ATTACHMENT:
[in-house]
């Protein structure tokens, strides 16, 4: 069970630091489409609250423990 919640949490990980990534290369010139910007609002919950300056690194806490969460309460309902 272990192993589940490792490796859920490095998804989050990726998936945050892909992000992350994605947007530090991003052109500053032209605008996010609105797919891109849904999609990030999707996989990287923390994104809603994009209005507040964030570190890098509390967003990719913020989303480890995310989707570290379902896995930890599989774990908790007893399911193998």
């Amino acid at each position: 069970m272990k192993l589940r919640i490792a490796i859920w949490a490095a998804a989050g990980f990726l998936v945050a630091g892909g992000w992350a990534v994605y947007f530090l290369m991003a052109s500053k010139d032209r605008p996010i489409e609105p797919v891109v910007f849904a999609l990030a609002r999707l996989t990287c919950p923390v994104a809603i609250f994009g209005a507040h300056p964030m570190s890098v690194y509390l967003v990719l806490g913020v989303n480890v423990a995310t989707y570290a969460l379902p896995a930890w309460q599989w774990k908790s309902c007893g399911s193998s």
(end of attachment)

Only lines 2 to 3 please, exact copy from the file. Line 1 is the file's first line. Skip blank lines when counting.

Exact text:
């Protein structure tokens, strides 16, 4: 069970630091489409609250423990 919640949490990980990534290369010139910007609002919950300056690194806490969460309460309902 272990192993589940490792490796859920490095998804989050990726998936945050892909992000992350994605947007530090991003052109500053032209605008996010609105797919891109849904999609990030999707996989990287923390994104809603994009209005507040964030570190890098509390967003990719913020989303480890995310989707570290379902896995930890599989774990908790007893399911193998």
């Amino acid at each position: 069970m272990k192993l589940r919640i490792a490796i859920w949490a490095a998804a989050g990980f990726l998936v945050a630091g892909g992000w992350a990534v994605y947007f530090l290369m991003a052109s500053k010139d032209r605008p996010i489409e609105p797919v891109v910007f849904a999609l990030a609002r999707l996989t990287c919950p923390v994104a809603i609250f994009g209005a507040h300056p964030m570190s890098v690194y509390l967003v990719l806490g913020v989303n480890v423990a995310t989707y570290a969460l379902p896995a930890w309460q599989w774990k908790s309902c007893g399911s193998s």